I absolutely love my 7-class personal finance course, but I want to share a super short list of Must Dos and Don’ts for recent college grads. Because I know far too many parents have
You know I am a big believer in the value of a college education. With one catch. The cost of obtaining a degree must be affordable for the student. Yes, the student. Parents are to focus on saving for retirement; I can’t endorse parents paying and borrowing for college if it means not saving enough for their retirement.
It’s getting close to the pins and needles moments for families with college-bound high school seniors. Acceptance notices will soon be mailed out. I know it will be a relief for your entire
According to the car data experts at Edmunds.com a record number of Americans are making one of the worst financial moves ever. Edmunds.com says that nearly 1 in 3 new car
You may have heard or read recently about some high profile retirement plan sponsors being sued by plan participants for high fees in the plan. Financial service firms-yep, folks who run mutual funds-have been hit with lawsuits, as have the plans run by MIT, NYU and Yale.
I see parents let down their college bound kids all the time. Not because they can’t afford to foot the often insanely high bill for a four-year private college education, but because they
You know your kids are sponges. So let me ask you a question: what lessons about saving are they absorbing from you?
There are two potentially large tax breaks that come with buying a home. But listen to me: I never think it is a good idea to factor in the tax breaks when deciding if you are ready to buy your first home. Nor do I ever want anyone to decide on a mortgage budget based on the after-tax net cost. Here’s why:
If you have unpaid credit card balances, your situation could soon progress from very expensive to ridiculously expensive.
Parents, we have a problem. So many of you make a mess out of allowances. You reward the wrong thing, and totally miss out on the big picture: beginning to teach your child about the value of money. Here are my 3 Suze-Approved Rules for Allowances:
Attention all college freshman, and returning students! If you have taken out an unsubsidized federal Stafford loan to help pay for college, I am betting you are making a big financial
Falling behind on your student loans is one of the worst financial mistakes you can ever make. The penalties and fees if you fall behind, and into default, can add thousands of dollars to your bill.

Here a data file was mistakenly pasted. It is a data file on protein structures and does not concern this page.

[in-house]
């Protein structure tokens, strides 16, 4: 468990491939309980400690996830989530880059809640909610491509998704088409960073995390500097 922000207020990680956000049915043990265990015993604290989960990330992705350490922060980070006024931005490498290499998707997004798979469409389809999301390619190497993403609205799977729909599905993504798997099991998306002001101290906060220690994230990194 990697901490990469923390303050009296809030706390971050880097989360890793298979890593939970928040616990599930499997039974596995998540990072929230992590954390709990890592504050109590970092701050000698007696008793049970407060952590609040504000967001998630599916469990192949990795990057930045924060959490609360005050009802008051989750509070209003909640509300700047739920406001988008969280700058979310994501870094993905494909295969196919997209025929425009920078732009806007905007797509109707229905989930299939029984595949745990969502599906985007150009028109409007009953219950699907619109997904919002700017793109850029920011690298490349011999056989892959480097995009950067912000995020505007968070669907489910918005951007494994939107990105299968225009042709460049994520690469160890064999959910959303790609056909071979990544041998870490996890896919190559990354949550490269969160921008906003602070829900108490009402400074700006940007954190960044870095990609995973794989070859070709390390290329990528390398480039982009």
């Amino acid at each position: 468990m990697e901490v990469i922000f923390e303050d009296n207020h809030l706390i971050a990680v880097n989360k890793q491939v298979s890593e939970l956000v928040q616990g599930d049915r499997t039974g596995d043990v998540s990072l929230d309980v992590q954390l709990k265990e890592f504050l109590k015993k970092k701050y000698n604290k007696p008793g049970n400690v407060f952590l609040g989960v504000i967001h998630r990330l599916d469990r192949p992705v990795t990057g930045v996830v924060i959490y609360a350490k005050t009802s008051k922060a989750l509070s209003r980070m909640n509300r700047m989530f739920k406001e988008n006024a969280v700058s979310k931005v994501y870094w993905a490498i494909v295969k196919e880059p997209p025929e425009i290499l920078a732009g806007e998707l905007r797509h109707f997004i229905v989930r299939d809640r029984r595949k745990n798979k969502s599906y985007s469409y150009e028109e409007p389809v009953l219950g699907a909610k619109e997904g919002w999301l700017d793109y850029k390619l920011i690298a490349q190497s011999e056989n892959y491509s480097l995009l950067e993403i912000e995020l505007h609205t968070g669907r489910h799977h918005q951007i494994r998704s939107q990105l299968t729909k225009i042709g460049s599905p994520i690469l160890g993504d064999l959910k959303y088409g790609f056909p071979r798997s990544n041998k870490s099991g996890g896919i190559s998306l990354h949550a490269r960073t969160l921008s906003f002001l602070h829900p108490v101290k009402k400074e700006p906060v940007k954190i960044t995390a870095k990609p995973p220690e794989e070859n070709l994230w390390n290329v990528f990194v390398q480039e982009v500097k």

So often grandparents come up to me and ask how they can best help their grandchildren get a leg up. My favorite move is to gift a grandchild money to open a Roth IRA. Here’s what you need to know:
Forget all the commencement speeches about your dreaming big, not compromising, and following your passion. That’s all terrific advice, but not nearly as important as the nuts and bolts of four
President Obama has announced a plan that would pay for 100% of the tuition for anyone who wants to attend a community college and can commit to remain on course to graduate from the two-year program
I fear many student loan borrowers are flunking out when it comes to choosing the right repayment plan. Here’s a quick quiz to test your repayment smarts:
If one were to ask me what I think is the most dangerous threat to our economy, the answer is very simple: STUDENT LOANS.
Student loans are one of the most dangerous types of debt to have, says Suze Orman, who focuses this week's episode of "The Suze Orman Show" on ways to tackle the burden.
How to teach your teens about money. How do you teach your teens about money—short of lending them your credit card and praying that they don’t hand it back to you maxed out?
Personal finance expert Suze Orman took a break from her soap box at CNBC on Monday to speak candidly about her experience as a gay taxpayer in America. "There is such discrimination [in our tax
Letter From Wynne Sandra Korr, Dean and Professor at the School of Social Work, University of Illinois at Urbana-Champaign. Thanks to the
Marlo: “This week, I was joined by personal finance expert Suze Orman who is a veteran on Mondays With Marlo! Suze is so knowledgeable -- we spoke about everything from maximizing the value of your